Monthly Archives: March, 2003

The Skill of Writing

[Original Link] Tim O’Reilly on a favourite quote of his by Edwin Schlossberg:

“The skill of writing is to create a context in which other people can think”.

And would it be too cynical to say that the skill of politics is to create a context in which they can’t?

Microsoft Office Depot

[Original Link] This came out a week ago but I’ve only just seen it. Office Depot (which, for UK readers, is the US equivalent of Office World or Staples) is apparently not going to carry hardware or software items unless they have the ‘Designed for Windows XP’ logo on them. So if you want to pop down to your local store for a copy of RedHat, you’ll need to do so before May 30th.

Design Question for the day

Every mobile I’ve had (I think) allows me to set a personal text greeting so that when I turn it on it says ‘Quentin’s Phone’ or something similar. But in every case, this appears after I’ve typed in the PIN number.

Now, will somebody tell me what this is for? If I’ve typed in the PIN, I know it’s my phone and don’t need to be told. If, on the other hand, I don’t know the PIN, it’s probably somebody else’s phone and the only way I will get it back to them is by knowing their name, which I can’t see…

Or is there some other intended use for this feature? Perhaps an inspiring message for the day? Or a joke to cheer you up when nobody’s left you any voice mails?

But perhaps these days PINs don’t make too much sense. Most operators will disable a mobile using the handset serial number once they know it’s stolen, so there shouldn’t be a great incentive for stealing them. And if you lose it, the more access any well-wishing finder has to your data, the more likely you are to get it back.

Call for change?

From my (modest) hotel room, I called the front desk, told them I was about to make some calls to the UK, and wanted to know how much it would cost. Much to my suprise, they were able to tell me, which is more than some hotels I’ve visited.

“A very large amount! There’s a $3.80 connection charge, and then between $8 and $15 per minute depending on whether AT&T or MCI pick up the long distance.”

Now, I’m sorry, but this is getting ridiculous. That’s between five and ten times what it costs me to call back to the UK on my roaming UK-based mobile. And to make things worse, I know that Seattle businesses can get rates of 8c/min to the UK with a little negotiation. So we have a markup of between 10,000% and 20,000%.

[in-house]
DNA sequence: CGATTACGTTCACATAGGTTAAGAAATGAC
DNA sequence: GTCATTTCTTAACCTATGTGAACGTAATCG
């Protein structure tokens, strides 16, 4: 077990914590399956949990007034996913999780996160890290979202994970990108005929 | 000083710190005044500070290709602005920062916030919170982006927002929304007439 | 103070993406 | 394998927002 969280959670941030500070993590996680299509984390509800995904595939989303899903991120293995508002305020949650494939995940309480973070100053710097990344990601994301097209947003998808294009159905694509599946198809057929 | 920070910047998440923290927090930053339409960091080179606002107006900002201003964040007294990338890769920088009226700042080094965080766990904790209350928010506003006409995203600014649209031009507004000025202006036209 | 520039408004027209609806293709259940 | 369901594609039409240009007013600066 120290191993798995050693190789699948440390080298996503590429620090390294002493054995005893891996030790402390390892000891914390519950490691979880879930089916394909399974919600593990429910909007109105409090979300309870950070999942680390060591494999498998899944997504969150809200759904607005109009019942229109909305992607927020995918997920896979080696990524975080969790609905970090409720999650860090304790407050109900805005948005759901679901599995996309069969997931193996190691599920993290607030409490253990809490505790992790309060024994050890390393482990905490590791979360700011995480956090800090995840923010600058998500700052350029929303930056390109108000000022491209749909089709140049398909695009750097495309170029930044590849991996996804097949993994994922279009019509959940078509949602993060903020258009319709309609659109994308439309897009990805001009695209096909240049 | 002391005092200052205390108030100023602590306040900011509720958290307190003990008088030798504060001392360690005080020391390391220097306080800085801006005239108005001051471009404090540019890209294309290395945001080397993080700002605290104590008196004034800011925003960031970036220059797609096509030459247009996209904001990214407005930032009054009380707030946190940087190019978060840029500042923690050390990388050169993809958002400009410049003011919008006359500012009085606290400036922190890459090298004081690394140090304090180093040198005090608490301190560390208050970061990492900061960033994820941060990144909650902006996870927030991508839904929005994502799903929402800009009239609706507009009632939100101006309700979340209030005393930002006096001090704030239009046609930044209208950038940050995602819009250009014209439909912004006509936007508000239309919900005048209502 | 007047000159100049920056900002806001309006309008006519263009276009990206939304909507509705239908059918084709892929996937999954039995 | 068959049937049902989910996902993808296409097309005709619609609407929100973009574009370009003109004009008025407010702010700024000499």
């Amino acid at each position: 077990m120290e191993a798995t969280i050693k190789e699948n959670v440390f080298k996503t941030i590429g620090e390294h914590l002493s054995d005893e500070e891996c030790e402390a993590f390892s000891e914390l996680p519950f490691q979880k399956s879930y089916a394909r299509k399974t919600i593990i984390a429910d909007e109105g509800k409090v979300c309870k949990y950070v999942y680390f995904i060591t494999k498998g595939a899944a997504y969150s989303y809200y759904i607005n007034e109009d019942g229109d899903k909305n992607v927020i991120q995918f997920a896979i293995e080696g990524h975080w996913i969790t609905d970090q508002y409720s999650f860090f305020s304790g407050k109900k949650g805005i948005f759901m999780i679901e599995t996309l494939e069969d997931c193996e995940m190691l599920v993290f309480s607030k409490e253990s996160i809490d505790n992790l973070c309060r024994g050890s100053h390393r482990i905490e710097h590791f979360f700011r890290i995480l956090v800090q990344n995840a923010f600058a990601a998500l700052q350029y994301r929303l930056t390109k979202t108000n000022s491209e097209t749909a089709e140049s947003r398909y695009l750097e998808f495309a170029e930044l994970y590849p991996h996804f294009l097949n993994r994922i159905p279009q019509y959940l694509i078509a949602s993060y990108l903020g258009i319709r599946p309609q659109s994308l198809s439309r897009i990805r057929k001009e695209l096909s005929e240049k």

Can this really be sustained? I would have thought that if the hotel and carrier had simply had a modest markup of, say, 400%, which might be considered more than generous for a service which essentially involves no effort on their part, they would make a lot more money. But I guess such profits might still be negligible compared to what you can get from one visiting businessman who makes a few one-hour calls to Japan and doesn’t care about the bill.

In my case, the hotel was good enough to point out that the gift shop was still open for another half-hour, and that they sold prepaid calling cards. I found that the rate on these is 10c/minute. I don’t care how many of my 120 international minutes remain unused when the card expires in 6 months’ time, because it cost the same as less than one minute at the hotel’s rates.

What’s even more bizarre is that my room has a good-quality broadband ethernet connection. And it’s free! Time for hotel gift shops to start selling IP-based telephones?

Media merits

When I’m visiting the U.S, I miss the world’s best radio station, BBC Radio 4, but I do get much more of an opportunity to read the world’s best newspaper, the New York Times.

Congratulations to Kaveh L Afrastabi for an elegant turn of phrase in a letter to the NYT: “…a war of choice, not of necessity.” […and of course I’ve since realised that many others, before and since, have used the same categorisation. Still good, though.]


[Original Link] Bloglet is very cool. I’ve added a subscription box on the right hand side of the Status-Q front page, so you can subscribe by email if wanted.

Making a statement, in absentia

[Original Link] NY Times article about a whole new mode of communication: sending a message by not sending a message.


When I arrived in Seattle a couple of days ago, and turned on my phone, it beeped as a text message came in. “Have you had an accident recently? Call or text us for no-win, no-fee..” etc. I smiled a wry smile about life in America.

But my distress in having such rubbish sent straight to my pocket was nothing compared to my realisation that this had come from a UK number and had followed me around the world…

© Copyright Quentin Stafford-Fraser